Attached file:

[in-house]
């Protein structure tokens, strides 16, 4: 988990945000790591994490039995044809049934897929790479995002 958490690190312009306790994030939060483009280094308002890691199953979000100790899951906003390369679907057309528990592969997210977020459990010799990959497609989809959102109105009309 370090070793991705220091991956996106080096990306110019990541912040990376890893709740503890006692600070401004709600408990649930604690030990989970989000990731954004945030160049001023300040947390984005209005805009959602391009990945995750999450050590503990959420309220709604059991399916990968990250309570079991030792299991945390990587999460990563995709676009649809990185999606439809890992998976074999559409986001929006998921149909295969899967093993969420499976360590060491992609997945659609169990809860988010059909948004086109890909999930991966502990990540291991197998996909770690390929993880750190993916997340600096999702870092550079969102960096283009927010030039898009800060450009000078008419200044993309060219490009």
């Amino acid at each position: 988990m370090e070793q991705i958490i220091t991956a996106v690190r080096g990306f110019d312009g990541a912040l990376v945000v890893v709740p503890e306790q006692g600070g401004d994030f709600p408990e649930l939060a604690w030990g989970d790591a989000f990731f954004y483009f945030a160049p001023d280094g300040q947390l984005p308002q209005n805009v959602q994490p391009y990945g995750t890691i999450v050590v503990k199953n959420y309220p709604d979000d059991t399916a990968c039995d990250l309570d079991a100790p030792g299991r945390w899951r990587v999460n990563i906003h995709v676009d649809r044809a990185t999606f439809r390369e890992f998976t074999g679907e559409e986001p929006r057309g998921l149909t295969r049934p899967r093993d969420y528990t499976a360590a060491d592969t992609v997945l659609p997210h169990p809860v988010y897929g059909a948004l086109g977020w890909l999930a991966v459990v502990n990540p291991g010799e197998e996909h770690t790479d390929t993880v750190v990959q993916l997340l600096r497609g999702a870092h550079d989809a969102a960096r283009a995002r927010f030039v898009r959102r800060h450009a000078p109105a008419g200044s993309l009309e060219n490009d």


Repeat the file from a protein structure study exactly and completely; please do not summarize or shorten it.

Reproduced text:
[in-house]
């Protein structure tokens, strides 16, 4: 988990945000790591994490039995044809049934897929790479995002 958490690190312009306790994030939060483009280094308002890691199953979000100790899951906003390369679907057309528990592969997210977020459990010799990959497609989809959102109105009309 370090070793991705220091991956996106080096990306110019990541912040990376890893709740503890006692600070401004709600408990649930604690030990989970989000990731954004945030160049001023300040947390984005209005805009959602391009990945995750999450050590503990959420309220709604059991399916990968990250309570079991030792299991945390990587999460990563995709676009649809990185999606439809890992998976074999559409986001929006998921149909295969899967093993969420499976360590060491992609997945659609169990809860988010059909948004086109890909999930991966502990990540291991197998996909770690390929993880750190993916997340600096999702870092550079969102960096283009927010030039898009800060450009000078008419200044993309060219490009």
């Amino acid at each position: 988990m370090e070793q991705i958490i220091t991956a996106v690190r080096g990306f110019d312009g990541a912040l990376v945000v890893v709740p503890e306790q006692g600070g401004d994030f709600p408990e649930l939060a604690w030990g989970d790591a989000f990731f954004y483009f945030a160049p001023d280094g300040q947390l984005p308002q209005n805009v959602q994490p391009y990945g995750t890691i999450v050590v503990k199953n959420y309220p709604d979000d059991t399916a990968c039995d990250l309570d079991a100790p030792g299991r945390w899951r990587v999460n990563i906003h995709v676009d649809r044809a990185t999606f439809r390369e890992f998976t074999g679907e559409e986001p929006r057309g998921l149909t295969r049934p899967r093993d969420y528990t499976a360590a060491d592969t992609v997945l659609p997210h169990p809860v988010y897929g059909a948004l086109g977020w890909l999930a991966v459990v502990n990540p291991g010799e197998e996909h770690t790479d390929t993880v750190v990959q993916l997340l600096r497609g999702a870092h550079d989809a969102a960096r283009a995002r927010f030039v898009r959102r800060h450009a000078p109105a008419g200044s993309l009309e060219n490009d």